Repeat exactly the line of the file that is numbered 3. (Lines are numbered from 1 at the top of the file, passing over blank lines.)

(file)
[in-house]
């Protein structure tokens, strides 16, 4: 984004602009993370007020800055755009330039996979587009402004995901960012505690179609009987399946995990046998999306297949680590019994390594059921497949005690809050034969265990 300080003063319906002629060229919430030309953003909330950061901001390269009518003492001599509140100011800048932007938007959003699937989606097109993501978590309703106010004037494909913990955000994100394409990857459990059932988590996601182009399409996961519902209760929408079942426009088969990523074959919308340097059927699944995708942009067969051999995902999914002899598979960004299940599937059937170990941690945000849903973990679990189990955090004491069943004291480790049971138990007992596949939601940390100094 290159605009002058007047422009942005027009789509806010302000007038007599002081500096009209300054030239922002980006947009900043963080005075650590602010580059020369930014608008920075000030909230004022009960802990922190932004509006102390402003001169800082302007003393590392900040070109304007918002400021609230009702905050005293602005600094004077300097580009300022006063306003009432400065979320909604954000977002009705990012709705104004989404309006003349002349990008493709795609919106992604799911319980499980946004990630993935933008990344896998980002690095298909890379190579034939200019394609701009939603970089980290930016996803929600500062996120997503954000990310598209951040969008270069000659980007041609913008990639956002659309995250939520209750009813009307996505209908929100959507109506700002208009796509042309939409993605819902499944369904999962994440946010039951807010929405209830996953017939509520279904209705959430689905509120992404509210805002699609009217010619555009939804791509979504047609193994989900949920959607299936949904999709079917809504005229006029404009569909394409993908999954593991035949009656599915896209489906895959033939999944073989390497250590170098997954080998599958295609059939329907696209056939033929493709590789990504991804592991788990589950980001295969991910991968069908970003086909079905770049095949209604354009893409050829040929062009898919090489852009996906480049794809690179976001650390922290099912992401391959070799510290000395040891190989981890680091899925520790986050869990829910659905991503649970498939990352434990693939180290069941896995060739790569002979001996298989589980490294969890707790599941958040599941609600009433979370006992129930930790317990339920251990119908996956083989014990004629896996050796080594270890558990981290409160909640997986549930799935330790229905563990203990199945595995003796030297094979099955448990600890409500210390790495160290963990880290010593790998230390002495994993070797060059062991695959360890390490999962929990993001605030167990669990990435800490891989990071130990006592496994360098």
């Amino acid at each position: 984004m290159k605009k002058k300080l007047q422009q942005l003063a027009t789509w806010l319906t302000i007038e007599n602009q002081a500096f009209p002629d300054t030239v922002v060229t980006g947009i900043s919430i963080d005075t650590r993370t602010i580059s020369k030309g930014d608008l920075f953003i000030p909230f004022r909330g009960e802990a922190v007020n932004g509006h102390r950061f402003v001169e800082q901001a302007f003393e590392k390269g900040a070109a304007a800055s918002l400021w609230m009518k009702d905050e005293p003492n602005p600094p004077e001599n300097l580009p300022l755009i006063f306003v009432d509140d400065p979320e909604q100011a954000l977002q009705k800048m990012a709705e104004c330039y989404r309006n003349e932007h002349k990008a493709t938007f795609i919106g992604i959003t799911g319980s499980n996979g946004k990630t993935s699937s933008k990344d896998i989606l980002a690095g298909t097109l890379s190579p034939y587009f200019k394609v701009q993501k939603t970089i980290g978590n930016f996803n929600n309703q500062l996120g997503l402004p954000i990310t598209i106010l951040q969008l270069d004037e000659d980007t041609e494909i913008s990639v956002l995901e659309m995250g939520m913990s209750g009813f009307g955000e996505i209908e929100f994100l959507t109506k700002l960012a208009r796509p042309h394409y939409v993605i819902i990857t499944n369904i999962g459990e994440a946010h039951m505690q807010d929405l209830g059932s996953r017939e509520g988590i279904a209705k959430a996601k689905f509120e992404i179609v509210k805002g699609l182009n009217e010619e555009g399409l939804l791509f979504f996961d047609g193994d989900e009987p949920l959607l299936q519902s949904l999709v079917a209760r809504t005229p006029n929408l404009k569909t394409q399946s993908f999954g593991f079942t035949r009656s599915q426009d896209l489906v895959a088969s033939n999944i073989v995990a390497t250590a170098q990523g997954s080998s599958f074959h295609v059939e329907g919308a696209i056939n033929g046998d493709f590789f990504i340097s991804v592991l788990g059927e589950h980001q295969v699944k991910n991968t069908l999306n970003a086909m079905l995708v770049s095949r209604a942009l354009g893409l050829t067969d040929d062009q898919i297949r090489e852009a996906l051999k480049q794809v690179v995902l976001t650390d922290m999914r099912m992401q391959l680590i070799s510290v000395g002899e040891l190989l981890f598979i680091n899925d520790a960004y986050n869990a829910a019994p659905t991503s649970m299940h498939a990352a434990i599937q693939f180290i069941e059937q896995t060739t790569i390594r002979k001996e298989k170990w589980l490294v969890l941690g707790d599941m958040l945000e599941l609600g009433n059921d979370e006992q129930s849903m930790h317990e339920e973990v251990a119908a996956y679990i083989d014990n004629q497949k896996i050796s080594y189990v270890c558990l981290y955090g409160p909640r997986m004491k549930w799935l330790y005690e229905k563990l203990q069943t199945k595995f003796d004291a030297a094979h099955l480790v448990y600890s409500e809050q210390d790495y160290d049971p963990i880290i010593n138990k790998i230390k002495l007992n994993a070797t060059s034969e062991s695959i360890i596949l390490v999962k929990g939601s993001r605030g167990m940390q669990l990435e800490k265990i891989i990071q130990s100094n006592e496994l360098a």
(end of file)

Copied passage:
């Amino acid at each position: 984004m290159k605009k002058k300080l007047q422009q942005l003063a027009t789509w806010l319906t302000i007038e007599n602009q002081a500096f009209p002629d300054t030239v922002v060229t980006g947009i900043s919430i963080d005075t650590r993370t602010i580059s020369k030309g930014d608008l920075f953003i000030p909230f004022r909330g009960e802990a922190v007020n932004g509006h102390r950061f402003v001169e800082q901001a302007f003393e590392k390269g900040a070109a304007a800055s918002l400021w609230m009518k009702d905050e005293p003492n602005p600094p004077e001599n300097l580009p300022l755009i006063f306003v009432d509140d400065p979320e909604q100011a954000l977002q009705k800048m990012a709705e104004c330039y989404r309006n003349e932007h002349k990008a493709t938007f795609i919106g992604i959003t799911g319980s499980n996979g946004k990630t993935s699937s933008k990344d896998i989606l980002a690095g298909t097109l890379s190579p034939y587009f200019k394609v701009q993501k939603t970089i980290g978590n930016f996803n929600n309703q500062l996120g997503l402004p954000i990310t598209i106010l951040q969008l270069d004037e000659d980007t041609e494909i913008s990639v956002l995901e659309m995250g939520m913990s209750g009813f009307g955000e996505i209908e929100f994100l959507t109506k700002l960012a208009r796509p042309h394409y939409v993605i819902i990857t499944n369904i999962g459990e994440a946010h039951m505690q807010d929405l209830g059932s996953r017939e509520g988590i279904a209705k959430a996601k689905f509120e992404i179609v509210k805002g699609l182009n009217e010619e555009g399409l939804l791509f979504f996961d047609g193994d989900e009987p949920l959607l299936q519902s949904l999709v079917a209760r809504t005229p006029n929408l404009k569909t394409q399946s993908f999954g593991f079942t035949r009656s599915q426009d896209l489906v895959a088969s033939n999944i073989v995990a390497t250590a170098q990523g997954s080998s599958f074959h295609v059939e329907g919308a696209i056939n033929g046998d493709f590789f990504i340097s991804v592991l788990g059927e589950h980001q295969v699944k991910n991968t069908l999306n970003a086909m079905l995708v770049s095949r209604a942009l354009g893409l050829t067969d040929d062009q898919i297949r090489e852009a996906l051999k480049q794809v690179v995902l976001t650390d922290m999914r099912m992401q391959l680590i070799s510290v000395g002899e040891l190989l981890f598979i680091n899925d520790a960004y986050n869990a829910a019994p659905t991503s649970m299940h498939a990352a434990i599937q693939f180290i069941e059937q896995t060739t790569i390594r002979k001996e298989k170990w589980l490294v969890l941690g707790d599941m958040l945000e599941l609600g009433n059921d979370e006992q129930s849903m930790h317990e339920e973990v251990a119908a996956y679990i083989d014990n004629q497949k896996i050796s080594y189990v270890c558990l981290y955090g409160p909640r997986m004491k549930w799935l330790y005690e229905k563990l203990q069943t199945k595995f003796d004291a030297a094979h099955l480790v448990y600890s409500e809050q210390d790495y160290d049971p963990i880290i010593n138990k790998i230390k002495l007992n994993a070797t060059s034969e062991s695959i360890i596949l390490v999962k929990g939601s993001r605030g167990m940390q669990l990435e800490k265990i891989i990071q130990s100094n006592e496994l360098a």